Estonian chamber choir - small is beautiful

'Man is small, and, therefore, small is beautiful' famously wrote E. F. Schumacher. Friday night's opening concert of the 2007 Norwich and Norfolk Festival by the Estonian Philharmonic Chamber Choir and Paul Hillier was small, both in forces and duration, and it certainly was beautiful. This was one of those rare evenings when the planets align. The programme of Nikolai Kedrov, Arvo Pärt, Tchaikovsky, Cyrillus Kreek and excerpts from Rachmaninov's All-Night Vigil was sublime. The choir demonstrated their peerless authority in the Baltic repertoire, and Paul Hillier demonstrated why he has built such a reputation as a musician's conductor.

The venue was Norwich's far from small Norman cathedral, but despite the towering architecture this was very much a chamber performance where, refreshingly, individual lines did not take second place to overall effect. We had bought top price seats in the second row as we know from experience that separate lines become confused in the reverberant cathedral when heard from further down the nave. As a bonus our front seats also allowed us to observe Paul Hillier's unique taste in conducting footwear, he has certainly found a schumacher with style.

In his provaocative book, What We Really Do (The Musical Times ISBN 0954577701), another fine choral conductor, Tallis Scholars founder Peter Philips, argues that sacred choral music is best performed in modern concert halls because both the sound and the amenities are better. Despite this view the Estonian Choir hedged their bets on this current tour. Two of their four concerts are in modern halls, Manchester's Bridgewater Hall, and the superb new 1200 seater Perth Concert Hall in Scotland. Incidentally, both these magnificent looking and sounding concert halls were built in the last fifteen years, which is enduring evidence that, despite the gloom merchants, classical music is very much alive and kicking today.

The other two concerts by the Esonian visitors and their English conductor are in traditional churches in, Norwich and Edinburgh . At Greyfriars Kirk in Edinburgh it must have been a surprise for the choir to find themselves swapping the turbulent politics of 21st century Estonia for the turbulent politics of 21st century Scotland.

Performance venues are an essential part of live music-making, so are commissions for new music. I have already written here how Arvo Pärt's I am the true vine was commissioned by Norwich Cathedral in 1996. Credit should be given to the patrons of two more works by Pärt performed by the Estonian choir in the cathedral on Friday evening. Da pacem Domine was commissioned by that musical life-force Jordi Savall, while Bogoroditse dyevo (Mother of God and Virgin) was written for King's College Choir, Cambridge in 1990.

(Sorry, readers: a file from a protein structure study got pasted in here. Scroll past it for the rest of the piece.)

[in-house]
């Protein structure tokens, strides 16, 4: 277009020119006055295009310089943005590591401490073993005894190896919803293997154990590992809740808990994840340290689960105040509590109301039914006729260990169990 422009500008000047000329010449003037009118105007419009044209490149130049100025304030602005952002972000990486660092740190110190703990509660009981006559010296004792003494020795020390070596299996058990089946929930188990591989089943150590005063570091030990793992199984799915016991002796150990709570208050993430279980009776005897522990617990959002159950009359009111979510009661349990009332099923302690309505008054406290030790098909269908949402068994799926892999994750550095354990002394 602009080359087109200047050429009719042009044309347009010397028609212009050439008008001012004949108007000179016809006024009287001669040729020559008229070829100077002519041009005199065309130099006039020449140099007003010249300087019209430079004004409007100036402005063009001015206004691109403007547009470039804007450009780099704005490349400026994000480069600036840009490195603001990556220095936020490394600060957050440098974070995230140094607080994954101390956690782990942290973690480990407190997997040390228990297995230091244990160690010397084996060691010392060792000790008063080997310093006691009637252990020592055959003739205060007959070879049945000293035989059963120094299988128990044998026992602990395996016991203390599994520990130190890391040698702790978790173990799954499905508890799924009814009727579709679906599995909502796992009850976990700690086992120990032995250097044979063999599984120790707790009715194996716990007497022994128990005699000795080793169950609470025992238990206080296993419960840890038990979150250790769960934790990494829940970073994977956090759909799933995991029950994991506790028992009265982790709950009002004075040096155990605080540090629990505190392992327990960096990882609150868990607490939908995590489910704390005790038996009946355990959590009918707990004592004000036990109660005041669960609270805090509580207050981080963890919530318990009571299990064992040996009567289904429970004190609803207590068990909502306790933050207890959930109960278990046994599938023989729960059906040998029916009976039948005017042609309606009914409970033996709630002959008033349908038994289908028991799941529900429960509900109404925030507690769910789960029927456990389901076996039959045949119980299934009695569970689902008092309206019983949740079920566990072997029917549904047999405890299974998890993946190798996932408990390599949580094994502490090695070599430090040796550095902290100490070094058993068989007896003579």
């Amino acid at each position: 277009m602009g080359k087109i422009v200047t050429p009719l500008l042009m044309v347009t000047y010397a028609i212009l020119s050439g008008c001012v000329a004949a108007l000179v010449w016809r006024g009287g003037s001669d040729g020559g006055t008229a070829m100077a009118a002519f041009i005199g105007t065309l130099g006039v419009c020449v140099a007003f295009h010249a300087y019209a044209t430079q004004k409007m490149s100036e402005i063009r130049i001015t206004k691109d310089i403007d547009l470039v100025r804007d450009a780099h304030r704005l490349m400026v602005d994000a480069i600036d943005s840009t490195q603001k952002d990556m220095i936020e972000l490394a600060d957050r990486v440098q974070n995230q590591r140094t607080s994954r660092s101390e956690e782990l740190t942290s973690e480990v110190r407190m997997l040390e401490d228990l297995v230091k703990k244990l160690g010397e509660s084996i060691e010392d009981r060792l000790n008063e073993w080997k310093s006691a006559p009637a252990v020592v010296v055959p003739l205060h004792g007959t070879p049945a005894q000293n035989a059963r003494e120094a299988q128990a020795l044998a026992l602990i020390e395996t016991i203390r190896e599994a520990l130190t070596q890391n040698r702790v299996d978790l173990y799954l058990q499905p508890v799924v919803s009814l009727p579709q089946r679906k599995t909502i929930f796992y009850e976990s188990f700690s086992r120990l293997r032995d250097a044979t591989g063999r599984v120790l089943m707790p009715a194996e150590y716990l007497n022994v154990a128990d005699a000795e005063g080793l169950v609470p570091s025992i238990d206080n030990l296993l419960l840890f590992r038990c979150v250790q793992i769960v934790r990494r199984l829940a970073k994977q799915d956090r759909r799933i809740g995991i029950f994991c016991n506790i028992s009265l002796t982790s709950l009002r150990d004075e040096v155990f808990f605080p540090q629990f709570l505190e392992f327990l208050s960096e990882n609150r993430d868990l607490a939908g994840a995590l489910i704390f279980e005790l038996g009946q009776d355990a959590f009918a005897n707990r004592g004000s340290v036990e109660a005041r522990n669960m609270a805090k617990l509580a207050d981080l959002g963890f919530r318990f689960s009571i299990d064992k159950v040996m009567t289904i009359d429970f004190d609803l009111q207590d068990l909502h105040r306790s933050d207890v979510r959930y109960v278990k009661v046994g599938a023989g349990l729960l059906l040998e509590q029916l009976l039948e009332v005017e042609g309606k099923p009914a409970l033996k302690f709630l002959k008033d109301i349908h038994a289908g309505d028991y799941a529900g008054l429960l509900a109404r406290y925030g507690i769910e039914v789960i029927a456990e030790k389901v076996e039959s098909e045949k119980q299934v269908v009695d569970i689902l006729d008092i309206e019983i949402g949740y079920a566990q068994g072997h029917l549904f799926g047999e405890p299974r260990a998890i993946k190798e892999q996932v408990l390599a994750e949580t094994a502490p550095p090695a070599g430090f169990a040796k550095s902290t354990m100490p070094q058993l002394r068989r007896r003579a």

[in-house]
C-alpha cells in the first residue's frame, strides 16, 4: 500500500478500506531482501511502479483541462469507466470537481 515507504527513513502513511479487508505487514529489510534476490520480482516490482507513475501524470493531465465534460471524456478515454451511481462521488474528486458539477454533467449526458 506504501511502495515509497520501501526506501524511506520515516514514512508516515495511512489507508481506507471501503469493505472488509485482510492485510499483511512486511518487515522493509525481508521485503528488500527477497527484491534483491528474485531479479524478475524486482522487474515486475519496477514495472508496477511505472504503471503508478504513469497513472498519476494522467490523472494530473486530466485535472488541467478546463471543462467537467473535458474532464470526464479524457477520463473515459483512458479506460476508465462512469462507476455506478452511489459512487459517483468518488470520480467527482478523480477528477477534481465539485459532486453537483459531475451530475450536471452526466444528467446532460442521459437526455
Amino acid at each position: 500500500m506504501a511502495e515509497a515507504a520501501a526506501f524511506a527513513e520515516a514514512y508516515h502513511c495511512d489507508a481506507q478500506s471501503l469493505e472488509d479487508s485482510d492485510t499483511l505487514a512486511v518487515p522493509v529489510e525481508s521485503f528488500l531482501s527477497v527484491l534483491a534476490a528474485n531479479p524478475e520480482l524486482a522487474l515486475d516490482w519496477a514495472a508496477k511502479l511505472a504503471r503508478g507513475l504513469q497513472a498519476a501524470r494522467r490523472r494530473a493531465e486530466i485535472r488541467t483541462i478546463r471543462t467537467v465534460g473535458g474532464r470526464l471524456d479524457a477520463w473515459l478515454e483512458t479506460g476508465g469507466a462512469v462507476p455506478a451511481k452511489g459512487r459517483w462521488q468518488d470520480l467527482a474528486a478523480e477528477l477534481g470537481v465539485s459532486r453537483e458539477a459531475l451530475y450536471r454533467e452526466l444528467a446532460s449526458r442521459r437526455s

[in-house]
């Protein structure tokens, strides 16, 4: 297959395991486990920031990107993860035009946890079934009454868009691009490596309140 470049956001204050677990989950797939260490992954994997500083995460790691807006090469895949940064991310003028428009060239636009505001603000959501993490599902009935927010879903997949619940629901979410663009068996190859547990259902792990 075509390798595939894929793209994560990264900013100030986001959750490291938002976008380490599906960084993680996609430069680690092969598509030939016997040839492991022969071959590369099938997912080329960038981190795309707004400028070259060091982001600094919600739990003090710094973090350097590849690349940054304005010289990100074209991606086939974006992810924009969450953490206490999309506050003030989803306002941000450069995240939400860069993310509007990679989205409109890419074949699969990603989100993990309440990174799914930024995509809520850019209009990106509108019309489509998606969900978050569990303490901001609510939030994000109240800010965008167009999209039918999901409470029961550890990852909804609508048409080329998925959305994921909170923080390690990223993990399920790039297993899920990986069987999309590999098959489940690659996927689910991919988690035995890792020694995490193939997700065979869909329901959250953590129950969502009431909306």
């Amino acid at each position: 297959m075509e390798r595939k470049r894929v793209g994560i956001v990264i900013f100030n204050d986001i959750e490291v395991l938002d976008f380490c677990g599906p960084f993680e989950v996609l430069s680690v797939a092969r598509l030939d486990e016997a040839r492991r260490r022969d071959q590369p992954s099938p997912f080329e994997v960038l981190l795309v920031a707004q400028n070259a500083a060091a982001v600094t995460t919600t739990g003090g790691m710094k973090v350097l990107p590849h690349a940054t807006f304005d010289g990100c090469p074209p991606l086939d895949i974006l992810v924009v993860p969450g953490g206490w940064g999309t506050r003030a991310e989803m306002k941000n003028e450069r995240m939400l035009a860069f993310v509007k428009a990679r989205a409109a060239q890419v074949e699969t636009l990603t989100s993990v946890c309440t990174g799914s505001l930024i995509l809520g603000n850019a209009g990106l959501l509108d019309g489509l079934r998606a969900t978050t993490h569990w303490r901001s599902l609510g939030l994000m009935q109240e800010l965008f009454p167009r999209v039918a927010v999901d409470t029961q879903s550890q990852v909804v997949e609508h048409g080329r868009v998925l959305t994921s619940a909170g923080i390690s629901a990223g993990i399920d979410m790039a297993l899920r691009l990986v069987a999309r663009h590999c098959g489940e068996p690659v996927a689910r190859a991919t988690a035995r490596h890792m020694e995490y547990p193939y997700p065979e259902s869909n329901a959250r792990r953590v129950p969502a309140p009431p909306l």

Those mentions of King's College Choir, Cambridge and the Mother of God and Virgin bring this overgrown path full circle. On Friday evening we were privileged to hear the Estonian choir in Norwich. The following afternoon we viewed the Balkan (not Baltic!) Icons exhibition at the Michaelhouse Centre in Cambridge, and the icon above of the Virgin Mary with infant Christ painted by the Serbian artist Todor Mitrovic in 2002 is from that exhibition. Do explore the images via this link, they are simply stunning. And from the immensely moving icons exhibition it was just a few steps to choral evensong in King's College Chapel.

E.F. Schumacher also wrote ~ 'Wisdom demands a new orientation of science and technology towards the organic, the gentle, the non-violent, the elegant and beautiful '. Amen to that.

We are now off to Monteverdi's 1610 Vespers followed by jazz from the Bobo Stenson Trio. If you can't be there why not read about Monteverdi in Cambridge?
My header image is from the Balkan Icons exhibition which is touring internationally. I will be featuring more images from this wonderful exhibition in the future. Any copyrighted material on these pages is included as "fair use", for the purpose of study, review or critical analysis only, and will be removed at the request of copyright owner(s). Report broken links, missing images and other errors to - overgrownpath at hotmail dot co dot uk


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